The Award for Best Use of a Coffee House in a Film Goes To...
Sunday night, my Dad and I went to Second Spin so he could pick up a copy of the John Candy / Dan Ackroyd classic "The Great Outdoors". It was a pretty specific mission, and we found the film right through the gate. However, we still managed to kill another hour perusing thru the boxes of assorted sci fi and cult classics, public domain jems bound together in box sets, some for under 10 bucks. We got to talking on the way home about the fact that so many of those films are more interesting to read about in books than they are to actually watch from beginning to end, but that every now and then you'll come across something that's actually entertaining beyond it's cheese or nostalgia factor.
Roger Corman's classic "A Bucket of Blood" is as watchable and timely for the cafe whore now as it was in 1959. It is, quite simply, the Citizen Kane of Killer Beatnick movies - a genre not as thin as one might imagine. The 50's and 60's were filled with morality play exploitation films about counter cultural threats to the white teenager's virginity. But Corman the man stood at the fringe of the fringe, and always displayed sympathy for the Hell's Angels, "Trip"sters and hippies who were the characters (and, as often as not, cast and crew) of his films.
The film begins with a tracking shot that would make Corman protege Marty Scorsese jealous, sweeping through the interior of the Yellow Door, an archetypal, cavernous cafe that I'd like to franchise and put in the carcass of Casa Bonitaif that culinary institution ever shuts down. We hear a pome ("I will talk to you of art!") which, while not actually good, is certainly on par with the vast majority of "spoken word" that you'd hear at the Mercury on a Friday night. We meet waiter (yes, kids, coffee houses used to have waiters. Sort of like Paris on the Platte does. But men.) Walter Paisley (played by the actor who has made a career of playing characters by that name, Dick Miller). Walter is teased and kicked around by the hipsters at the shop, but still he grovels to their every whim, because he wants what anyone who ever worked at a coffee house wants, to be an artist. And to make time with the boho hottie hovering over her sketchpad.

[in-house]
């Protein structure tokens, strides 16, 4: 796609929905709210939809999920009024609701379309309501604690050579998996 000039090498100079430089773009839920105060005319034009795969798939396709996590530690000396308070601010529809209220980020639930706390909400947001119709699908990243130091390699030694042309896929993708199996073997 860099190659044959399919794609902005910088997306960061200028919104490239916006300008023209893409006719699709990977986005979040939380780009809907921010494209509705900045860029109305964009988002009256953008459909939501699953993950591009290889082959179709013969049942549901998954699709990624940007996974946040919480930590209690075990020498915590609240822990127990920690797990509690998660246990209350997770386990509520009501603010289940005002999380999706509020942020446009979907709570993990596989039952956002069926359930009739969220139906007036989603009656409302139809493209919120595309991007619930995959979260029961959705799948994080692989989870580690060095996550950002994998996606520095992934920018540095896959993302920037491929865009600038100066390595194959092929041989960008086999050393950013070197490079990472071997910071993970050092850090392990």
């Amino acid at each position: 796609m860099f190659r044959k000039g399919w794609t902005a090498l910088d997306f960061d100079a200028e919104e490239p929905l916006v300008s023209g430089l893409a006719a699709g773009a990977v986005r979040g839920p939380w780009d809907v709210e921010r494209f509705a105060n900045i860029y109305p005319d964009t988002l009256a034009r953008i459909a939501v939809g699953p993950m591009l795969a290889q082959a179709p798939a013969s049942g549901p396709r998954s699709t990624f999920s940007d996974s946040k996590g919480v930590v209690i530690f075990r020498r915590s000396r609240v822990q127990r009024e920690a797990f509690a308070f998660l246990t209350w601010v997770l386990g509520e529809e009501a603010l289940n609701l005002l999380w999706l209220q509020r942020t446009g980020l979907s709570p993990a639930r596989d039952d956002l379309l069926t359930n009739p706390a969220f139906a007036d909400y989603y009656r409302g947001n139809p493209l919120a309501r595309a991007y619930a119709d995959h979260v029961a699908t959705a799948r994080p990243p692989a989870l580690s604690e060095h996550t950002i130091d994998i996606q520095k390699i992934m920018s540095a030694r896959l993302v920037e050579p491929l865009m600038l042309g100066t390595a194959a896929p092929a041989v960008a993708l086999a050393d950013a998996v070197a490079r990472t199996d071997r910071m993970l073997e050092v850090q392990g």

Back at his studio apartment, in lieu of a blog, which wouldn't be available for another 40 years, Walter wrestles his creative pretensions onto an unwieldily mound of clay. True inspiration comes at last in the form of a mishap involving the landlady's pet, trapped in his wall. Just add clay and, voila! an early Paisley, from his impressionist period. Titled, appropriately enough, "Dead Cat".
Walter becomes a sensation the way everybody does in a local art scene; by making something and showing it to a public too chicken shit to point out that the emperor has no clothes. The demand for his work grows, and so too, does the body count.
Of course, this couldn't be a B-movie classic without the requisite amount of fromage, and here, too, the film delivers. The undercover cop looking to make a heroin bust really does look as ridiculous here as the parody/homage in "So I Married an Ax Murderer". And the chase scene at the end feels like a race to the finish before the camera runs out of film. (The ending is exactly the same as "Little Shop of Horrors", which was shot, like, 15 minutes after Bucket wrapped) The cast of Corman's movies were often supporting players in bigger films, where they were labeled "character actors". But, ultimately, this is an asset. One reason Corman's best films work is that life, like the best cafes, is filled with "characters". While the plot of the movie becomes more and more unlikely, the characters never fail to seem familiar.
Unlike the many other Ted Campbells on the interwebs, I'm neither a minister, nor a professional motorcyclist, nor a gay realtor from Florida.
What I AM is an ass-kickin' father, a corporate schlep, and an occasional freelance writer.
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